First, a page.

In other news, Invisible Ink was out for a gallop at about 6 o'clock and was very aggressive, tossing his head up and pulling hard on the reins. The son of Thunder Gulch has also been aggressive in his stall. His eye is bright, his coat looks super, and he appears to be sitting on another big race. Stablemate Balto Star went out at 5:30 and turned in a solid gallop. After the gelding drew post 2, trainer Todd Pletcher said he wasn't expecting the son of Glitterman to set a slow pace. "That's not what we're looking for," he said. "He has to spread the field out. There's no way a horse like him is going to go out there and slow the pace down to :50."It was obvious watching Monarchos this morning why trainer John Ward and assistant Yvonne Azeff have decided to just gallop him the wrong way until the race. Even going the opposite way he still was very aggressive, fighting the bit and wanting to do a lot more. The Derby winner seems to like Belmont, and spends a good deal of time stopping and looking around before exercise rider Bryan Beccia can get him to the track. Monarchos will break from post 5 on Saturday.Nick Zito said A P Valentine, who drew post 8, came out of yesterday's five-furlong work in :59 1/5 in good shape. As Zito washed the son of A.P. Indy down following a morning of walking the shed, he still couldn't help saying once again how much talent and desire the colt has, and how much it would mean to win his first Belmont stakes with this horse in particular.Tomorrow, we will have several analyses of the Belmont using different angles, including a detailed analysis why one horse in particular could dominate the race.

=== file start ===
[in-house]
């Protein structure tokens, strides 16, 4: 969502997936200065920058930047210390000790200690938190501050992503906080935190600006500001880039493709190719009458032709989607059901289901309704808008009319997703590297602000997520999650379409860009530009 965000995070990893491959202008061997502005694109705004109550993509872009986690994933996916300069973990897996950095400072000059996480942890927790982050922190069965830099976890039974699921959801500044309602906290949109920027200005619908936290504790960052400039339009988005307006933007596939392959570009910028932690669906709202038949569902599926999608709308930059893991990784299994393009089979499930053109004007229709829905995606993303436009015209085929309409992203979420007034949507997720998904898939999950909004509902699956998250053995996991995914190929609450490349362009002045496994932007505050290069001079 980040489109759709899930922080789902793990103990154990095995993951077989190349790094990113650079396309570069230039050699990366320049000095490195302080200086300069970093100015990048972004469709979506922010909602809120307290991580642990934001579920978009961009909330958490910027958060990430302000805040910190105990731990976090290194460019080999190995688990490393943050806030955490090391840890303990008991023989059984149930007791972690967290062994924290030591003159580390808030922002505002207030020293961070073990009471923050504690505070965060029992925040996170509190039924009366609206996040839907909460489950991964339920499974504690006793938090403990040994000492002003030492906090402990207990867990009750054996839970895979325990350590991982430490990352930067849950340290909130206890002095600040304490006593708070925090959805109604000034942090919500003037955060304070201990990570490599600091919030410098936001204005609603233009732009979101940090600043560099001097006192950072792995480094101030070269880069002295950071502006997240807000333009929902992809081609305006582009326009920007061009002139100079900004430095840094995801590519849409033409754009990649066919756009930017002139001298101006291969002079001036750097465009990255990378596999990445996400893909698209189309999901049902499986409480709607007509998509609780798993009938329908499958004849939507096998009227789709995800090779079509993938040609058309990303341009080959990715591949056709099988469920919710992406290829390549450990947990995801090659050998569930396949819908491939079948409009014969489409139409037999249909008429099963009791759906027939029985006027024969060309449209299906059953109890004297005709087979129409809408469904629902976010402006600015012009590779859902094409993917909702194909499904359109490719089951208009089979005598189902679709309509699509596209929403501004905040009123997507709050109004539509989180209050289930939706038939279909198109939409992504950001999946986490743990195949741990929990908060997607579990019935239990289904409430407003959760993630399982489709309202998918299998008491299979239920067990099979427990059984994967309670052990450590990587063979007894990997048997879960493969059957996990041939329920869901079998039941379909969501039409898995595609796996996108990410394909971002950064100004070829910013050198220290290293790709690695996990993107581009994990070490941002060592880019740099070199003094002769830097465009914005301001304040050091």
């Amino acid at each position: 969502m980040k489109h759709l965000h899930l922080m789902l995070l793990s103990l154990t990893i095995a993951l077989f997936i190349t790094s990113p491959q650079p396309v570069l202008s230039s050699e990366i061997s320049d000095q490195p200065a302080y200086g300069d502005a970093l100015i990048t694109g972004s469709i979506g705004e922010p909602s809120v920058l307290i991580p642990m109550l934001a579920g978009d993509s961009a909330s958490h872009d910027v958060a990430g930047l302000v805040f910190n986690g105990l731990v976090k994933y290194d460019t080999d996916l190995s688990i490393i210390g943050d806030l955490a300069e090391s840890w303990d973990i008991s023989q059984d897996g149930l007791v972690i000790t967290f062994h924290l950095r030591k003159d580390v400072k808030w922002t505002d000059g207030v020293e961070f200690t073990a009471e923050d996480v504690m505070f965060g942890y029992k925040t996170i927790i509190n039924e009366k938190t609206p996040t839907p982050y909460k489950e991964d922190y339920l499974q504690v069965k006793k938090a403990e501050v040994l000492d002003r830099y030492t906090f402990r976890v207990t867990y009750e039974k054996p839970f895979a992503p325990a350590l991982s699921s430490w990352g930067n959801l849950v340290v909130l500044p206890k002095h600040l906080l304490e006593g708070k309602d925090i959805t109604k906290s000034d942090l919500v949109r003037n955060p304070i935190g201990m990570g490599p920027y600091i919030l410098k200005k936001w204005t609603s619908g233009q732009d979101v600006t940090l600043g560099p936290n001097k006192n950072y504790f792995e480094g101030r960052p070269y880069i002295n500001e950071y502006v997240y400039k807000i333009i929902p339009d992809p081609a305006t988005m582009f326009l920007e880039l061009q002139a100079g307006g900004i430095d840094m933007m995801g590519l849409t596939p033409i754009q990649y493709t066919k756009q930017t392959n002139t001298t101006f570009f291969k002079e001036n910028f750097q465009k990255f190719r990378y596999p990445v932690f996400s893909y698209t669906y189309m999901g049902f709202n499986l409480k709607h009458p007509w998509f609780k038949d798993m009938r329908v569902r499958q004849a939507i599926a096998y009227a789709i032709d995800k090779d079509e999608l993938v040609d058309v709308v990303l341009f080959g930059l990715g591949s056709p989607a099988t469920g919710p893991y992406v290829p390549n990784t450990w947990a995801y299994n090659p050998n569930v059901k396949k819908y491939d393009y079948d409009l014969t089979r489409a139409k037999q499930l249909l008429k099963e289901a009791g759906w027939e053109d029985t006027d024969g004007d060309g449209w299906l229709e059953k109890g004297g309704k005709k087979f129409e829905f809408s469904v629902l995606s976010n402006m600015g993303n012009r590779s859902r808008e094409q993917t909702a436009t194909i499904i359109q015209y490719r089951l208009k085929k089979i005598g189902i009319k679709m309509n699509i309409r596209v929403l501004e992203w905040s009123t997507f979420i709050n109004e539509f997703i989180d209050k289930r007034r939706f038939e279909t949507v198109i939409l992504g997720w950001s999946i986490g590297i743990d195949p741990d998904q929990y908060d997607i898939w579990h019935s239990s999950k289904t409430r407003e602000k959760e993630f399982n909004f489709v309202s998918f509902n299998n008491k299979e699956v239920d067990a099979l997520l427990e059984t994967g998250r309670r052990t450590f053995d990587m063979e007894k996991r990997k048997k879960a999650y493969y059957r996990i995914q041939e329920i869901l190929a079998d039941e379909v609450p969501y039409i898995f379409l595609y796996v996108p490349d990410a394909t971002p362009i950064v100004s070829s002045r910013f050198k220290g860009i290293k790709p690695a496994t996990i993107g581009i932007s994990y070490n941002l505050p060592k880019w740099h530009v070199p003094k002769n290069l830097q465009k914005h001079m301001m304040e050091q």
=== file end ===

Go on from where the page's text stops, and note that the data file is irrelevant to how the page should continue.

The post position draw is in, Point Given is in, Dollar Bill is in. Not much more to do now but wait. With the arrival of Team Valor's English import Dr Greenfield at approximately 6 p.m. this evening, the cast of nine for the 133rd Belmont Stakes will be in place. Everyone is in agreement that this year's Belmont looks to be one of the most contentious runnings in a long while.Point Given arrived at JFK International Airport on a fully booked Tex Sutton cargo flight just after 9:30 a.m., along with Belmont starters Dollar Bill and Buckle Down Ben. Exercise rider Pepe Aragon, who stood by the ramp awaiting the big chestnut, said the trip went smoothly, and that Point Given was very relaxed throughout the flight, occasionally nibbling on hay. Also on the flight was the Bob Baffert-trained Flame Thrower, who will run in Saturday's seven-furlong Riva Ridge Stakes.Walking to the barn following the short van ride from the airport, Point Given sported a long gash on his right side. When asked how he got it, Baffert just shrugged his shoulders. "He looks like a New Jersey Devils hockey player," he said.Point Given still appears to be carrying his flesh very well, and it will be interesting to see how he adapts to his new environment when he goes out for his first feel of the Belmont surface tomorrow morning. About an hour after arriving, Point Given drew post 9 in the Belmont, giving him the outside post in all three Triple Crown races. Baffert, who said he'll leave strategy up to jockey Gary Stevens, was asked if coming in right before the race will put him at a disadvantage. "That's my out if he gets beat," Baffert replied. "But we've had a lot of luck shipping in here from California right before a race. If they're good, they'll run well anywhere." Shortly after Point Given arrived, the van carrying Buckle Down Ben pulled up outside D. Wayne Lukas' barn. The son of Devil His Due is not your typical Lukas horse, being more the thin, rangy type. Although he doesn't carry much weight, his dark bay coat looked excellent, and he was dappled out beautifully. Although Lukas realizes this is a much tougher spot than last year's Belmont, in which he scored an upset with Commendable, he still feels Buckle Down Ben will surprise a lot of people."This is a totally different horse now," Lukas said. "You can throw out his past performances, except for his last race. They have no relationship to this horse; he's changed that much."